13. West Virginia Film Review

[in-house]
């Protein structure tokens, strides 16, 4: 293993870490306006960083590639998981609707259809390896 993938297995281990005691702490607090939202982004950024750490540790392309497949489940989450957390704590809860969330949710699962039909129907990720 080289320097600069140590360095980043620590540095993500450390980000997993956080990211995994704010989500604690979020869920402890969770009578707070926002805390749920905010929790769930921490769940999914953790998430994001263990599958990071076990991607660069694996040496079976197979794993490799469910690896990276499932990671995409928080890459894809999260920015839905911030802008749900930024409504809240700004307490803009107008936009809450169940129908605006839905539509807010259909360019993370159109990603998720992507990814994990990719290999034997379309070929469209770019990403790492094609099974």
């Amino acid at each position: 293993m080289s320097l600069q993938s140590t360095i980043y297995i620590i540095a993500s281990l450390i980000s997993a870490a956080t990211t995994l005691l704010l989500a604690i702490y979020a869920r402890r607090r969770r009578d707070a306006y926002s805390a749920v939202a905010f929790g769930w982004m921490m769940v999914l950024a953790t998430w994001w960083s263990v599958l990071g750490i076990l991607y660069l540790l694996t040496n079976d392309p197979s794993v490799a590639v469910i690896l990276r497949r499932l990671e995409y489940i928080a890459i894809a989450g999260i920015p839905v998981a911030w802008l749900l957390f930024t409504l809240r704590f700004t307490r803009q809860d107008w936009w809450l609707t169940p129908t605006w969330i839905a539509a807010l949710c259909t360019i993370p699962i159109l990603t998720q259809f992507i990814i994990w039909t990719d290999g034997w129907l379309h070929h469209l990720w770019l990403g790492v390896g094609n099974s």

I don't know how to feel about this game. West Virginia is good and was the better team, but Texas still had multiple chances to win. As a matter of fact, WVU scored only seven points in the final 44:39. It was also the rare Big 12 game where the officials appeared to be present and competent, so that was cool. OFFENSE As always, let's start with the bad news. Freshmen and Seniors Playing Like Freshmen West Virginia came into this game 9th in the Big 12 and 101st nationally in sacks, but they attacked Texas where the pass protection is weakest: right up the middle. Zach Shackelford was responsible for allowing two sacks. Both times Shack fails to pick up a linebacker shooting through the A gap. On the second play, D'Onta Foreman is responsible for #11, the player who gets the sack, but instead he has to try to pick up the linebacker who Shack missed. Those are bad but sort of forgivable because he's still a true freshman and the effort is there. The same cannot be said for Kent Perkins. On both plays, Perkins should be sliding to his right. We may never know why he didn't think that assignment came with a responsibility to protect the B gap. Points Left on the Field I understood but did not agree with the decision to try the field goal just before the half. But those weren't the only potential points left on the field. In fact, on Texas' first drive, the Longhorns settled for three when they should have had seven. This is Texas' go-to red zone pass play, so it's astonishing that WVU wasn't better prepared for it. An accurate throw to either of the two receivers would have resulted in a touchdown. Hopefully, Sterlin Gilbert works with Shane Buechele on this concept to drill the point home that the slant is sometimes open too (besides this one, it was open for several first downs and touchdowns against Oklahoma), and it's frequently the easier throw. On the ensuing play, which I didn't diagram, Buechele tried to force a throw to Johnson in the back of the end zone when WVU had left Dorian Leonard uncovered near the first-down marker. What Happened to Armanti? Texas' leading receiver had zero catches and was targeted only once that I can recall. (It was a deep shot on the final drive of the game. I feel like Armanti Foreman could have put up a fight to get inside to the ball and drawn a defensive pass interference, but oh well.) Instead, it was the Collin Johnson show. Johnson has played well, but he's not taking the top off defenses and tip-toeing down sidelines like Foreman has been. He did a pretty good impression here, though. WVU loves their Cover 0. Notice where the corner is lined up and how he plays with inside leverage on Johnson (it will come up in the Defense section). This is because he has no help inside, but he does have help outside in the form of the sideline. Buechele's timing in the quick game has gotten better and better throughout the season, and it was great here. It's a good thing, too, because his ball placement wasn't. You've heard it before: On an outside-breaking route, if the quarterback is going to miss, he wants to miss outside. I don't know why the corner was so worried about being beaten deep, but with tighter coverage this one could have gone the other way. After the catch, Johnson mimics Foreman and highlights the dangers of Cover 0 — miss an open-field tackle and the fight song starts playing. And just set aside for a moment the disappointment of this season and consider that this is a freshman snapping to a freshman throwing to a freshman. Bad Beat The Mountaineers played a lot of trap coverage looks, which is why you kept seeing Jake Oliver and whoever else get popped immediately after catching quick outs. The gif below shows the coverage they were playing and what it was designed to stop (not the play Texas actually ran). The hole in the coverage is behind the corner, who is aggressively playing the flat, and in front of the deep safety. (It should be more pronounced in Cover 2 and less so here, in Cover 3 Cloud. I think because the safety was playing close at the snap to disguise the coverage he overcorrected to try not to get beaten deep and left a bigger hole in the process.) West Virginia defensive coordinator Tony Gibson was betting that Buechele couldn't make this throw across the field and in that gap. This is the only time I can recall Buechele trying it — though there should have been others — so it was a smart gamble even though it didn't work out this time. This is an impressive throw and an even more impressive catch. Who would have thought Leonard would be 44 yards shy of leading the team in receiving yards? And he didn't even play against Notre Dame or register any stats against Baylor. Assuming Armanti returns for his senior year (he should), Texas will have 89.7% of its targets coming back next year. Not bad. Watch Out, Lamar Jackson There was a funny tweet on Saturday about Buechele's absurdly high spin-to-run ratio. Whatever, it works for him, but no one's going to mistake him for VY or Colt or even Ash. I included the pre-snap bits because it illustrates the effect Johnson's touchdowns from last week have on a defense. West Virginia starts in what looks like man coverage on the trips side, which is what that corner route by Johnson is intended to beat. When Texas audibles, WVU switches to a Quarters look on the trips side. That pulls a linebacker out of the box, which is what Texas wanted anyway. The other change is that the safety and corner switch spots on the boundary side; the safety moves up to the line of scrimmage, presumably to give the defense a harder edge against the run. The problem they run into, though, is that apparently the corner isn't as familiar with this role, and both players take the dive on zone read. Let this be a lesson to Big 12 DCs everywhere: If Buechele gets loose on the perimeter, watch out. DEFENSE We'll start with the bad, and there's a lot of it. Matador Defense Speechless. Anytime you see an offensive lineman reach the second level and look on, perplexed, as his assignment runs the wrong way, it's a bad sign. That's exactly what happens between the center and Anthony Wheeler on this play. Dylan Haines is still in position to make the tackle, but he, too, is chasing ghosts. The last bit of salt on the wound is watching Paul Boyette get cut off and walked back to the goal line by the right guard. It gets worse. I don't know what coverage this is, and I'm not sure the players did either. And it's a good thing the ball didn't go to the receiver in motion, because Kris Boyd was nowhere near keeping pace with him. Even with those problems, Texas is in decent position to stop this play. Then things fall apart rapidly. Boyette lets — hell, he insists that — the center cross his face. He likes to do this, and it almost always ends badly. If he was where he should be, the hole gets much smaller. In a peculiar twist, because Boyd was so far out of position relative to the motion man, he ends up directly in the path of the ballcarrier. Between he and Tim Cole, someone should be able to make the stop, since someone is going to be unblocked. Unfortunately, Boyd drops his head when he tries to make the tackle. In his defense, he probably wasn't expecting to be making goal-line tackles on run plays here. I'm really not sure why the Mountaineers didn't run their Spread-I game more often, because if these plays are any indication, Texas couldn't consistently stop it. Boyd Meets World Maybe we got ahead of ourselves when it comes to Boyd. He was picked on all day. This was a 3rd & %$*#ing 9 play that was immediately followed by a touchdown. Texas is in Cover 0. Remember what we discussed earlier: Don't let the receiver get inside. Boyd is beaten before the ball is even snapped because of his alignment. I don't know whether it's a coaching problem or a player problem (though John Bonney is in better position on the other side), but hopefully this gets fixed before the start of conference play — oh wait. Texas ran more zone blitzes in this game than probably in any other game this season. A lot of them went right, but this one didn't. The receiver runs what might be described as a 4th-grade-level hitch-and-go, and somehow he ends up behind Boyd. Boyd manages to get back in phase, but he never makes an effort to turn around and find the ball. In fact, whatever the opposite of making an effort to find the ball is, he does that. The contact looks pretty incidental to me — they're both bumping, and the receiver was slowing to adjust to the ball — but I'm not sure how to explain away Boyd's disinterest in playing the football. He had a bad day, but he'll learn from it and get better. Zone Blitzes Five blockers, five rushers, no blown blocking assignments and one free rusher; Charlie Strong should pat himself on the back for this one. Skyler Howard has to be aware that the blocking can't account for Jason Hall, but even at that, the only open receiver is the fullback in the flat. Also, again I want to point out the youth on display here. The Longhorns on the field for this play include three true freshmen, four true sophomores and two redshirt sophomores. Here's the same blitz against a similar passing concept. This time the pressure is picked up. P.J. Locke is slow to recognize the tight end to the flat, but Ed Freeman reads this all the way and plays it flawlessly. Howard forces the throw, and because of the tight coverage he has to put the ball way out front, right to Haines. I actually forgot Freeman was only a (redshirt) sophomore until I was typing that earlier paragraph. That's very good news, because he's very good in coverage already. Now if they can just get him (and every other linebacker) playing up to an acceptable level against the run. Locke-down This is another concept West Virginia ran several times. Howard wanted to take the deep shot on the left but it's bracketed by Hall and Boyd. He comes back to his right, where Bonney hasn't recovered from the shock of the apparent wheel route turning out to be a wheel-stop. But instead of going there, Howard forces a late throw into Locke's zone. Locke is now second on the team in interceptions; he has 25% of the team's INTs. That's a fancy way of saying he has two picks this year.